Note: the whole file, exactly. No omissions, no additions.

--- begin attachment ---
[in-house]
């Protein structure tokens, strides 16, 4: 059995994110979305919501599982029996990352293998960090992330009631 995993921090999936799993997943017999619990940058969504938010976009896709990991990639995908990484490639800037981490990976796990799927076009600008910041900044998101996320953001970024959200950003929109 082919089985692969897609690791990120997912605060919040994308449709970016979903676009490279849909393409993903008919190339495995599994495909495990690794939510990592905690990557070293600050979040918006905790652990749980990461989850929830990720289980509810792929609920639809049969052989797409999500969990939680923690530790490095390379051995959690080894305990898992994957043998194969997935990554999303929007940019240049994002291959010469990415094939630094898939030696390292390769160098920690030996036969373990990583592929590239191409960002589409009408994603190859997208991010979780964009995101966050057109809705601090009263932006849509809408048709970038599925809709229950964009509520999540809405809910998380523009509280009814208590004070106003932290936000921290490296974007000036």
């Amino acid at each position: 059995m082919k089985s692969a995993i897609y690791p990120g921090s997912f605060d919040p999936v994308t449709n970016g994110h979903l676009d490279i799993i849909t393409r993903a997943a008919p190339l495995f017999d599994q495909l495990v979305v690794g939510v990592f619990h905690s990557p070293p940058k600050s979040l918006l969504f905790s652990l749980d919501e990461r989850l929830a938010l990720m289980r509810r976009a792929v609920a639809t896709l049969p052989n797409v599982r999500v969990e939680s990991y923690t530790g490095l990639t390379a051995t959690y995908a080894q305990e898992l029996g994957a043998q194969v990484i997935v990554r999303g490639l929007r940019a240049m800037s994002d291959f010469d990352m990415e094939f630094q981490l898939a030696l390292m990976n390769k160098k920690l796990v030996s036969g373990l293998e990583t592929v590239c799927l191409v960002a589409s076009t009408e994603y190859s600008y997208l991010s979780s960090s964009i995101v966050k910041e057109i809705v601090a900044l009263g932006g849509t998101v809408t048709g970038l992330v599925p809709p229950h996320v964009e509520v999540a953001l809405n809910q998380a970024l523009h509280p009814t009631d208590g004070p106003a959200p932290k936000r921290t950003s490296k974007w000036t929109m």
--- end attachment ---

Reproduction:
[in-house]
């Protein structure tokens, strides 16, 4: 059995994110979305919501599982029996990352293998960090992330009631 995993921090999936799993997943017999619990940058969504938010976009896709990991990639995908990484490639800037981490990976796990799927076009600008910041900044998101996320953001970024959200950003929109 082919089985692969897609690791990120997912605060919040994308449709970016979903676009490279849909393409993903008919190339495995599994495909495990690794939510990592905690990557070293600050979040918006905790652990749980990461989850929830990720289980509810792929609920639809049969052989797409999500969990939680923690530790490095390379051995959690080894305990898992994957043998194969997935990554999303929007940019240049994002291959010469990415094939630094898939030696390292390769160098920690030996036969373990990583592929590239191409960002589409009408994603190859997208991010979780964009995101966050057109809705601090009263932006849509809408048709970038599925809709229950964009509520999540809405809910998380523009509280009814208590004070106003932290936000921290490296974007000036």
């Amino acid at each position: 059995m082919k089985s692969a995993i897609y690791p990120g921090s997912f605060d919040p999936v994308t449709n970016g994110h979903l676009d490279i799993i849909t393409r993903a997943a008919p190339l495995f017999d599994q495909l495990v979305v690794g939510v990592f619990h905690s990557p070293p940058k600050s979040l918006l969504f905790s652990l749980d919501e990461r989850l929830a938010l990720m289980r509810r976009a792929v609920a639809t896709l049969p052989n797409v599982r999500v969990e939680s990991y923690t530790g490095l990639t390379a051995t959690y995908a080894q305990e898992l029996g994957a043998q194969v990484i997935v990554r999303g490639l929007r940019a240049m800037s994002d291959f010469d990352m990415e094939f630094q981490l898939a030696l390292m990976n390769k160098k920690l796990v030996s036969g373990l293998e990583t592929v590239c799927l191409v960002a589409s076009t009408e994603y190859s600008y997208l991010s979780s960090s964009i995101v966050k910041e057109i809705v601090a900044l009263g932006g849509t998101v809408t048709g970038l992330v599925p809709p229950h996320v964009e509520v999540a953001l809405n809910q998380a970024l523009h509280p009814t009631d208590g004070p106003a959200p932290k936000r921290t950003s490296k974007w000036t929109m």